The Jewish, Parisian husband hunt: Jew camp Shabbat, meet Paris.

Tucked within the traditional cafes and boulangeries of the city streets, lies the Jewish life of the city. It's a community whose muted exterior often reflects little of the vibrancy of culture it holds within-- one that is largely hidden as a means of protection, yet as alive, as rich, as beautiful as Jewish communities spread across the globe.

And so it’s here, in an environment tied by commonality of religion in face of barrier of language, that the search for the Jewish, Parisian husband begins.

The Marais, the Jewish quarter of the city, had been the first discovery. But the strip of falafel restaurants laden with men in tzizit and kippot led nowhere in the search for the not-too-ortho kinda-more-on-the- conservative- level Jewish prince charming.

Kabbalat Shabbat at the Sephardic synagogue (a synagogue that I almost missed given its entrance is a plain, gray door in the back corner of an apartment building) could have potentially been a success seeing as AU standards were reversed and I was the sole woman among a room full of men. But the mechitza (physical barrier that separates men and women in hopes of ensuring greater focus on prayer) barring whatever view I would have otherwise had of the men ahead, posed a significant challenge. And so that plan, too, was abandoned.

Which is why a friend and I ventured to Centre Fleg, a Hillel/ Jewish federation- like organization geared to the younger Jewish crowd. The center was hosting a shabbaton for the weekend; 20 euros guaranteed us a spot for a kosher, Shabbat meal.

We arrived at 5.50 the following evening, in time to light candles. Services followed. I made the mistake of sitting in the men's section, oblivious to the mechitza disguised as a bookcase situated in the very back of the room. 

Services were different, an odd blend of prayers, some raced through, others recited together, a few of which were sung to familiar tunes. 

The evening was lovely, the food worth the exuberant 20 euro fee. I melted when chicken on the bone was served for the main course. And then drooled when I was given two pieces.

Five other men, most of whom were religious, sat at my table. I was pleased I was able to carry on conversation completely in French for a good 45 minutes. As for what we talked about? Absolutely no idea, given it's been a week, but I do recall throwing in my two- week stint as a seminary student in Israel after the man opposite me mentioned his two- years of study at a yeshiva in Israel.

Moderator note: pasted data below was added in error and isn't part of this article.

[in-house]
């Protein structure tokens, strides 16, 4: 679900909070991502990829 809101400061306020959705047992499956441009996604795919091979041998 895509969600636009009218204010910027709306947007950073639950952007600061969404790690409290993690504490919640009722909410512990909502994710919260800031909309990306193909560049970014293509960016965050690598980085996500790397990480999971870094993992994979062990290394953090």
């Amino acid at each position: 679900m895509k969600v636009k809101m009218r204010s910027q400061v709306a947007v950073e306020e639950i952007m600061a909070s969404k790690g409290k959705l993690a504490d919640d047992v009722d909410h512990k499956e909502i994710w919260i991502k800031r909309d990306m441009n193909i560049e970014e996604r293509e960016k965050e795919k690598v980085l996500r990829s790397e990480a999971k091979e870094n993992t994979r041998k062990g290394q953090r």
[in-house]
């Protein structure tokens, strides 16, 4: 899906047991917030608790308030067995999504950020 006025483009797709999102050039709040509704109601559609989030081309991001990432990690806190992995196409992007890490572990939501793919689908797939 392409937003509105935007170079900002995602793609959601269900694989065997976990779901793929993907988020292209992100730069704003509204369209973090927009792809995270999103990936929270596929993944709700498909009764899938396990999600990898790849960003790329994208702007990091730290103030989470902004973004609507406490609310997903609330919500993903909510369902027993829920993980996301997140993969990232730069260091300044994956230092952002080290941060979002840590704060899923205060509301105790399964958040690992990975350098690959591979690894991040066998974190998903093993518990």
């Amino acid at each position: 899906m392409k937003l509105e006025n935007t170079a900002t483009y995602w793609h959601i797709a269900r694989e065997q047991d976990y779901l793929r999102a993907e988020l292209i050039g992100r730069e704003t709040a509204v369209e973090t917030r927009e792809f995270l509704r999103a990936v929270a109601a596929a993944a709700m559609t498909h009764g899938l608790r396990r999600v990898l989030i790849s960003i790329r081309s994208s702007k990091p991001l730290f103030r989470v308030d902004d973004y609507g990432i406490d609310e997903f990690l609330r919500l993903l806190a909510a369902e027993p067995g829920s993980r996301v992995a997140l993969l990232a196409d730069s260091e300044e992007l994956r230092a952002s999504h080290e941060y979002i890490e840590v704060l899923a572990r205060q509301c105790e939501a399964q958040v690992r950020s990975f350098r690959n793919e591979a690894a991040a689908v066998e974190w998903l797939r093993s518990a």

The traditional songs were sung after dinner—the men on the other side of the room, inspired by their newfound confidence so graciously provided by the abundant overflow of wine, led the crowd in the Shabbat tish songs-- tunes that I know from my years at camp. And like at camp, it’s these songs that, for me, transform the room into an atmosphere of spirit, pride and love in the name of Shabbat. 

It’s this feeling I first experienced at sleepaway camp, one that I have since transferred to other areas of life given camp no longer remains a physical part of my summers. But it’s this connection that Judaism fosters that never ceases to amaze me: the love shared in the name of our culture, the common thread that ties Jews together in all parts of the world—it’s powerful. The songs after dinner were the ones I know from camp, the prayers before the meal are the ones I’ve grown up singing with my family and continue within my Jewish community in college. And while my memories are personal to me, it’s these experiences that bind my connection to this identity I treasure, regardless of where I am in the world.   

I left Shabbat from Centre Fleg on a high note—a high note from having spent my Friday evening in a setting so familiar while in a country so foreign. And as I stepped out from the black gates barring Centre Fleg from public view, I once more became a part of the Parisian evening, an evening that, by initial glance, appears void of Jewish presence. I left satisfied, carrying with me the Jewish life, my personal connection, I'm beginning to develop here in Paris. 

And as for the Jewish, Parisian husband? Well, the search surely takes you to the most interesting of places. 

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